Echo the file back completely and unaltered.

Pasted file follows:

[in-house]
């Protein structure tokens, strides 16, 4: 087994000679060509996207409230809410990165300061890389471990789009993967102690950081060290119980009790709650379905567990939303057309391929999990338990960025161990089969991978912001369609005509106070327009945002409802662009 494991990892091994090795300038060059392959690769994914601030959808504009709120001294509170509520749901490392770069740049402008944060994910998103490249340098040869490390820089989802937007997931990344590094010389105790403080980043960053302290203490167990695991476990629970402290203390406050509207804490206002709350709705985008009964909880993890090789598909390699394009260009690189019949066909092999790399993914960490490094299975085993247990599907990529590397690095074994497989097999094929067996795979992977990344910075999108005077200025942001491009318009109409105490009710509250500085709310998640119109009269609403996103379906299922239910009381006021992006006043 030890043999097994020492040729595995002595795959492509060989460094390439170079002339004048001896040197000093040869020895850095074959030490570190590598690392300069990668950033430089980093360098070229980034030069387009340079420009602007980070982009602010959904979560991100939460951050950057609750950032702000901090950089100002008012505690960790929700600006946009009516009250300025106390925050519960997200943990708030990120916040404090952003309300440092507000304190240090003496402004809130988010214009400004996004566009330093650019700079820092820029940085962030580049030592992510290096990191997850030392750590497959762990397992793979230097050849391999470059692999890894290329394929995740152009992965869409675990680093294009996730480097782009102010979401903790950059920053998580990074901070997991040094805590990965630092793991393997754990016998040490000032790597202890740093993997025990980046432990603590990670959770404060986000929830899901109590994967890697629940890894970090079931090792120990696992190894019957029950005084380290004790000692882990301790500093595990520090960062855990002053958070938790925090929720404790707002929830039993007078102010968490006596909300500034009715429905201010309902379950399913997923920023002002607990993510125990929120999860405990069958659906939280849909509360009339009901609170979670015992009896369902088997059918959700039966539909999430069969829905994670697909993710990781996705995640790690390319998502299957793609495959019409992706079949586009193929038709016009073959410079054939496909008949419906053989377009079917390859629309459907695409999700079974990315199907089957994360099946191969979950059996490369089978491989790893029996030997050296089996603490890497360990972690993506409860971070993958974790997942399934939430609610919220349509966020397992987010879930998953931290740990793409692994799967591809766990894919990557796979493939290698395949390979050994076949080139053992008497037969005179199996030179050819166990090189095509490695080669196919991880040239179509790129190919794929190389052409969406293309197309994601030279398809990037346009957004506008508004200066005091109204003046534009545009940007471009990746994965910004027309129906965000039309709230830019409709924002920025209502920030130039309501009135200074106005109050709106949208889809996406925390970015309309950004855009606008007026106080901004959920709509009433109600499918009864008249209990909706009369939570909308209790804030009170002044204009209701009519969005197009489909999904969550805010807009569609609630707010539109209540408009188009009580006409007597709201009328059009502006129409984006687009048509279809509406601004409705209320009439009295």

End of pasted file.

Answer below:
[in-house]
């Protein structure tokens, strides 16, 4: 087994000679060509996207409230809410990165300061890389471990789009993967102690950081060290119980009790709650379905567990939303057309391929999990338990960025161990089969991978912001369609005509106070327009945002409802662009 494991990892091994090795300038060059392959690769994914601030959808504009709120001294509170509520749901490392770069740049402008944060994910998103490249340098040869490390820089989802937007997931990344590094010389105790403080980043960053302290203490167990695991476990629970402290203390406050509207804490206002709350709705985008009964909880993890090789598909390699394009260009690189019949066909092999790399993914960490490094299975085993247990599907990529590397690095074994497989097999094929067996795979992977990344910075999108005077200025942001491009318009109409105490009710509250500085709310998640119109009269609403996103379906299922239910009381006021992006006043 030890043999097994020492040729595995002595795959492509060989460094390439170079002339004048001896040197000093040869020895850095074959030490570190590598690392300069990668950033430089980093360098070229980034030069387009340079420009602007980070982009602010959904979560991100939460951050950057609750950032702000901090950089100002008012505690960790929700600006946009009516009250300025106390925050519960997200943990708030990120916040404090952003309300440092507000304190240090003496402004809130988010214009400004996004566009330093650019700079820092820029940085962030580049030592992510290096990191997850030392750590497959762990397992793979230097050849391999470059692999890894290329394929995740152009992965869409675990680093294009996730480097782009102010979401903790950059920053998580990074901070997991040094805590990965630092793991393997754990016998040490000032790597202890740093993997025990980046432990603590990670959770404060986000929830899901109590994967890697629940890894970090079931090792120990696992190894019957029950005084380290004790000692882990301790500093595990520090960062855990002053958070938790925090929720404790707002929830039993007078102010968490006596909300500034009715429905201010309902379950399913997923920023002002607990993510125990929120999860405990069958659906939280849909509360009339009901609170979670015992009896369902088997059918959700039966539909999430069969829905994670697909993710990781996705995640790690390319998502299957793609495959019409992706079949586009193929038709016009073959410079054939496909008949419906053989377009079917390859629309459907695409999700079974990315199907089957994360099946191969979950059996490369089978491989790893029996030997050296089996603490890497360990972690993506409860971070993958974790997942399934939430609610919220349509966020397992987010879930998953931290740990793409692994799967591809766990894919990557796979493939290698395949390979050994076949080139053992008497037969005179199996030179050819166990090189095509490695080669196919991880040239179509790129190919794929190389052409969406293309197309994601030279398809990037346009957004506008508004200066005091109204003046534009545009940007471009990746994965910004027309129906965000039309709230830019409709924002920025209502920030130039309501009135200074106005109050709106949208889809996406925390970015309309950004855009606008007026106080901004959920709509009433109600499918009864008249209990909706009369939570909308209790804030009170002044204009209701009519969005197009489909999904969550805010807009569609609630707010539109209540408009188009009580006409007597709201009328059009502006129409984006687009048509279809509406601004409705209320009439009295």